Partial Pressure
Individuality
Adipose Tissue
Respiration
Hemoglobins
Anesthesia
Heart Rate
Temperature
Hypoxia

Cite this

Oller Lopez, L., Rocha, J., McKnight, C., & Bennett, K. A. (2019). Oxygenating blubber: a challenge for fat animals. Abstract from Society of Experimental Biology Annual Conference, Seville, Spain.
Oller Lopez, Laura ; Rocha, Joel ; McKnight, Chris ; Bennett, Kimberley A. . / Oxygenating blubber : a challenge for fat animals. Abstract from Society of Experimental Biology Annual Conference, Seville, Spain.
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title = "Oxygenating blubber: a challenge for fat animals",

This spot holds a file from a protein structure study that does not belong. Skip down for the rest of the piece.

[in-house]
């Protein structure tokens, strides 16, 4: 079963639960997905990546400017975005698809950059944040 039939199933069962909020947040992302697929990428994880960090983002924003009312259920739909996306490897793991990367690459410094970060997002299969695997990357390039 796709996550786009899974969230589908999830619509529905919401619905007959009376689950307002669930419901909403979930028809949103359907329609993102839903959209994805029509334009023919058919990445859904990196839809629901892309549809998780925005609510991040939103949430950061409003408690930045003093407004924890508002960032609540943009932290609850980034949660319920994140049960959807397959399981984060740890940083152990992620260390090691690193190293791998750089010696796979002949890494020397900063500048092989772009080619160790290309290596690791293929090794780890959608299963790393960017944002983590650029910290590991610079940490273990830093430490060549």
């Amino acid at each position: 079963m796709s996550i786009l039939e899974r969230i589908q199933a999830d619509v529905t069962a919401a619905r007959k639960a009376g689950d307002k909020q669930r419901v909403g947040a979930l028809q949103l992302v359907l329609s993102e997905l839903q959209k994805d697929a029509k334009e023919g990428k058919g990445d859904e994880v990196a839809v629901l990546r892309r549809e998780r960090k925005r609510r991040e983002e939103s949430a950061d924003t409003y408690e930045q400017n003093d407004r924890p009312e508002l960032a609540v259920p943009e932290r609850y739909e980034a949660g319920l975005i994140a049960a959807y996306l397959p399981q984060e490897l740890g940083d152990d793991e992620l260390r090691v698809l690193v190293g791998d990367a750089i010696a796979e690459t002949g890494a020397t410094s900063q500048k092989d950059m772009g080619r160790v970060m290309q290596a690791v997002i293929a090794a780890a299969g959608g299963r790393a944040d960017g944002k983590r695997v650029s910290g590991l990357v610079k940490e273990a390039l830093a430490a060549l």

abstract = "Adipose tissue expansion can cause reduced blood flow and tissue hypoxia. However, seals require a thick blubber layer for survival. How blubber maintains adequate oxygenation is unknown. Here, we examine blubber depth and fatness effects on tissue oxygenation. Body condition was assessed in juvenile grey seals using morphometric data, blubber depth and photogrammetry. Systemic blood oxygen saturation (SpO2 ), heart rate and breathing rate were monitored throughout sampling. Blubber oxyhaemoglobin and deoxygenated haemoglobin were measured in dorsal flank blubber under appropriate sedation and anaesthesia using a novel non-invasive technique: Near Infrared Spectroscopy (NIRS). Simultaneously, temperature and partial pressure of oxygen (pO2) was measured at different blubber depths, with an optical, nonconsuming oxygen probe. Total blubber depth ranged between 10 mm and 28 mm (mean = 18.1 mm). Despite constant systemic blood saturation throughout sampling and among individuals (SpO2 = 89.4{\%} ± 6.6), there were large inter-individual pO2 differences, ranging between 11 mmHg and 59 mmHg (mean = 32 mmHg). pO2 inter-site variability and variation over time were tested with no significant effect (n = 4, p > 0.05). Linear mixed effects analysis (LMM) showed that pO2 varies irrespective of the depth of the measurement, but showed a negative relationship with body fatness (n = 10, p < 0.05, R2 marginal = 0.31, R2 conditional = 0.97), consistent with findings in mice. NIRS data analysis is ongoing to investigate oxygen supply to blubber in relation to pO2. Further histological and molecular analysis are also underway to explore vascularity and consequences of hypoxia for blubber.",